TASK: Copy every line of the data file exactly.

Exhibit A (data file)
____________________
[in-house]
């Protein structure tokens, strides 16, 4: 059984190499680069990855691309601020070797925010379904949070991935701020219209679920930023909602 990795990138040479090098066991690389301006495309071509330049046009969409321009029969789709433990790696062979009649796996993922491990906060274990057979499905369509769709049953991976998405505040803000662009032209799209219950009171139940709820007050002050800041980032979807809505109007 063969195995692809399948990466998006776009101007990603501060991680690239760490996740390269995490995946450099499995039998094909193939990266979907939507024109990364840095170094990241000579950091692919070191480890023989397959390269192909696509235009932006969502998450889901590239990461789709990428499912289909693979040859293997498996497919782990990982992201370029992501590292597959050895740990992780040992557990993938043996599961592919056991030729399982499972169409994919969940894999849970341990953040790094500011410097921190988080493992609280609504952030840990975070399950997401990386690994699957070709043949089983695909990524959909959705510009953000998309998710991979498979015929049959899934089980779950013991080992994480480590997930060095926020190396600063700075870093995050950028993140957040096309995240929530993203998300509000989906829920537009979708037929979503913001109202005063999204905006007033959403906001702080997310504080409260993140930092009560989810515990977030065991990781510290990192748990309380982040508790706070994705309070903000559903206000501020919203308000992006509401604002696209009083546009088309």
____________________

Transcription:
[in-house]
């Protein structure tokens, strides 16, 4: 059984190499680069990855691309601020070797925010379904949070991935701020219209679920930023909602 990795990138040479090098066991690389301006495309071509330049046009969409321009029969789709433990790696062979009649796996993922491990906060274990057979499905369509769709049953991976998405505040803000662009032209799209219950009171139940709820007050002050800041980032979807809505109007 063969195995692809399948990466998006776009101007990603501060991680690239760490996740390269995490995946450099499995039998094909193939990266979907939507024109990364840095170094990241000579950091692919070191480890023989397959390269192909696509235009932006969502998450889901590239990461789709990428499912289909693979040859293997498996497919782990990982992201370029992501590292597959050895740990992780040992557990993938043996599961592919056991030729399982499972169409994919969940894999849970341990953040790094500011410097921190988080493992609280609504952030840990975070399950997401990386690994699957070709043949089983695909990524959909959705510009953000998309998710991979498979015929049959899934089980779950013991080992994480480590997930060095926020190396600063700075870093995050950028993140957040096309995240929530993203998300509000989906829920537009979708037929979503913001109202005063999204905006007033959403906001702080997310504080409260993140930092009560989810515990977030065991990781510290990192748990309380982040508790706070994705309070903000559903206000501020919203308000992006509401604002696209009083546009088309």